HONOLULU — The Aloha State got a little greener in 2015, according to the 2016 Energy Resources Coordinator’s Annual Report released by the Department of Business, Economic Development and Tourism’s Hawaii State Energy Office on Tuesday.
According to the 91-page report, the state saw a jump in clean energy use in its renewable energy portfolio standard, increasing from 17.5 percent in 2014 to 23.4 percent in 2015.
The current RPS for the state is around 25 percent, which is about a fourth of the way from the state’s goal of achieving 100 percent renewable energy by 2045.
“Hawaii’s push to create a clean energy future is becoming a reality,” said Luis P. Salaveria, director of the Department of Business, Economic Development, and Tourism. “The state made tremendous strides to reduce its dependence on fossil fuels, with about 25 percent of all electricity sales coming from renewable sources. We will continue to work toward our 100 percent renewable energy goal by engaging all stakeholders with collaboration, innovative thinking and a strong entrepreneurial drive.”
The Kauai Island Utility Cooperative experienced the largest jump, with its renewable energy portfolio standard (RPS) increasing from 17.5 percent in 2014 to 27.3 percent in 2015.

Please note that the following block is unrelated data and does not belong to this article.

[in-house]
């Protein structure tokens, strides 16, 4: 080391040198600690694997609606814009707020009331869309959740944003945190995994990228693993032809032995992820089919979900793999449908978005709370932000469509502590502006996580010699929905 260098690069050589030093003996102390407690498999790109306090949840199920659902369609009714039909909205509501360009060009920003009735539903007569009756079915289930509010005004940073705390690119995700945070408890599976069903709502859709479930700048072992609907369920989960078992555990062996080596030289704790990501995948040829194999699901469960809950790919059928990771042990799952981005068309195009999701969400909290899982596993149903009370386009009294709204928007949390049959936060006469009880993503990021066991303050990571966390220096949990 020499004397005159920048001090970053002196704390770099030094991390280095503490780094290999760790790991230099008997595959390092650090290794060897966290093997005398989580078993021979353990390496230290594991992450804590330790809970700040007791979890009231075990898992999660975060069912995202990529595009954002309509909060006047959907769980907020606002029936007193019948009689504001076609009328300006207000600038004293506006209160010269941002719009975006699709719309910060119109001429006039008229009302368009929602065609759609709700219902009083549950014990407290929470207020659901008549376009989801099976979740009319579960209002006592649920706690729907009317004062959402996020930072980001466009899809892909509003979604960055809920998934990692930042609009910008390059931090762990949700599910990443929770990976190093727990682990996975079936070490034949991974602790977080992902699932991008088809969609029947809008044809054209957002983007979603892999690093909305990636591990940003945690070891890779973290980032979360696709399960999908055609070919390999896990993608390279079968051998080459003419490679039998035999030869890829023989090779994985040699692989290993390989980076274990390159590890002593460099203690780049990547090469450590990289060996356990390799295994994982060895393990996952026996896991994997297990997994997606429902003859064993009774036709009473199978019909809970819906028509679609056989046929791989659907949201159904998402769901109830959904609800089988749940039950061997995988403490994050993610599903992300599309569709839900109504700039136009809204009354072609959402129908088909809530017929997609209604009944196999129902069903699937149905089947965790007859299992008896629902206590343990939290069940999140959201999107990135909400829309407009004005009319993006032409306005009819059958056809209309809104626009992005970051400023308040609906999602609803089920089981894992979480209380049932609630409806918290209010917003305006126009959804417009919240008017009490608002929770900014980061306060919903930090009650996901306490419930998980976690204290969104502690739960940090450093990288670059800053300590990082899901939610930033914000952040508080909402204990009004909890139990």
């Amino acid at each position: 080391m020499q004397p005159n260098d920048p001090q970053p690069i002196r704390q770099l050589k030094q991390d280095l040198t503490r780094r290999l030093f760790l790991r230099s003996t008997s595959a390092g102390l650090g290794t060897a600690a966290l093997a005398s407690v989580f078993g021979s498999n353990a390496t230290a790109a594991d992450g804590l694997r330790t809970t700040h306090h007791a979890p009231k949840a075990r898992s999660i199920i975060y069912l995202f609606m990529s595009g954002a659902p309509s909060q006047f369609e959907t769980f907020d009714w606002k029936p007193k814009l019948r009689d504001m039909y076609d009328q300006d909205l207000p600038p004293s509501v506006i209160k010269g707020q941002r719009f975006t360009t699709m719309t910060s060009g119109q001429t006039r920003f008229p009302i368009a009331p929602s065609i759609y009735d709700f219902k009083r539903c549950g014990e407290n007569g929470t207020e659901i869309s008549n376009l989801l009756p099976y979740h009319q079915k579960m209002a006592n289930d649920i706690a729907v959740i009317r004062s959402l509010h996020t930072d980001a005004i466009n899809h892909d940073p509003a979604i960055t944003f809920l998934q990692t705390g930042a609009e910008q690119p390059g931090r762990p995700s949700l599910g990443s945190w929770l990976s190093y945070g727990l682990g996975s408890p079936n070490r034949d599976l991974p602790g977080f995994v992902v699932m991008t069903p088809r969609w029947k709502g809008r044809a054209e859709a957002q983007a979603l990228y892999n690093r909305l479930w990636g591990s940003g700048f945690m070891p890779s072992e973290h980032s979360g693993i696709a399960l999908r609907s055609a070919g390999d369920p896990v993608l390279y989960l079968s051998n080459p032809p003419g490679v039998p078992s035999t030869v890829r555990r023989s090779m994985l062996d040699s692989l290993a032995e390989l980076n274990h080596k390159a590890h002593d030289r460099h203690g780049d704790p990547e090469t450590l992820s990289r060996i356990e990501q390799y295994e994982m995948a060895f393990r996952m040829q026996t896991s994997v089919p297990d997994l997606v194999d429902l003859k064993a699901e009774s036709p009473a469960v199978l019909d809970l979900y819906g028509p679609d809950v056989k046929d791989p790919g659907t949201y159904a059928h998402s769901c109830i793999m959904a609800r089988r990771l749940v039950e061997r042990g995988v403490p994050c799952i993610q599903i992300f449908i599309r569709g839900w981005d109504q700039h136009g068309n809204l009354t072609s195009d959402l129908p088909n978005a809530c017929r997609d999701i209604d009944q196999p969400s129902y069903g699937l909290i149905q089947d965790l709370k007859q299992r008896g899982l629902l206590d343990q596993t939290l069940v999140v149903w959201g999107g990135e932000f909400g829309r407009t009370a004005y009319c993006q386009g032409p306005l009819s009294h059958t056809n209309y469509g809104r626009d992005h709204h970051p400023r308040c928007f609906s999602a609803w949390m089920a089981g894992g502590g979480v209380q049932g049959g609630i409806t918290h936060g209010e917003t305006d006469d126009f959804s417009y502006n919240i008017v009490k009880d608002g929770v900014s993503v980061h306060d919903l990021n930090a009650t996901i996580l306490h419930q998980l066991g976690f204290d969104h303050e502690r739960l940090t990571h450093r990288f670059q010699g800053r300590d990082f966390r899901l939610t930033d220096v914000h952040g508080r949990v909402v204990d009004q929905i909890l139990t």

Hawaii also experienced significant gains in energy efficiency. In addition to progress in the private sector, state and county agencies contributed to the gains by participating in the state’s Energy Performance Contracting program, which is coordinated by HSEO.
To date, state and local government agencies have signed more than $442.4 million in performance contracts that will save an estimated $1.1 billion over the lifetime of those contracts.
These savings are the equivalent to powering 368,426 homes for one year. The projects comprise more than 96 million square feet in 225 buildings or facilities.
There is also good news to report in the effort to reduce petroleum use in the transportation sector. The popularity of electric vehicles continues to grow, with EV registrations accelerating at a double-digit pace in 2016.
By year’s end there were more than 5,000 EVs registered in Hawaii, a 26 percent increase over the same period a year earlier. Hawaii is second in the nation after California in per capita EV registrations and a leader in charging facilities.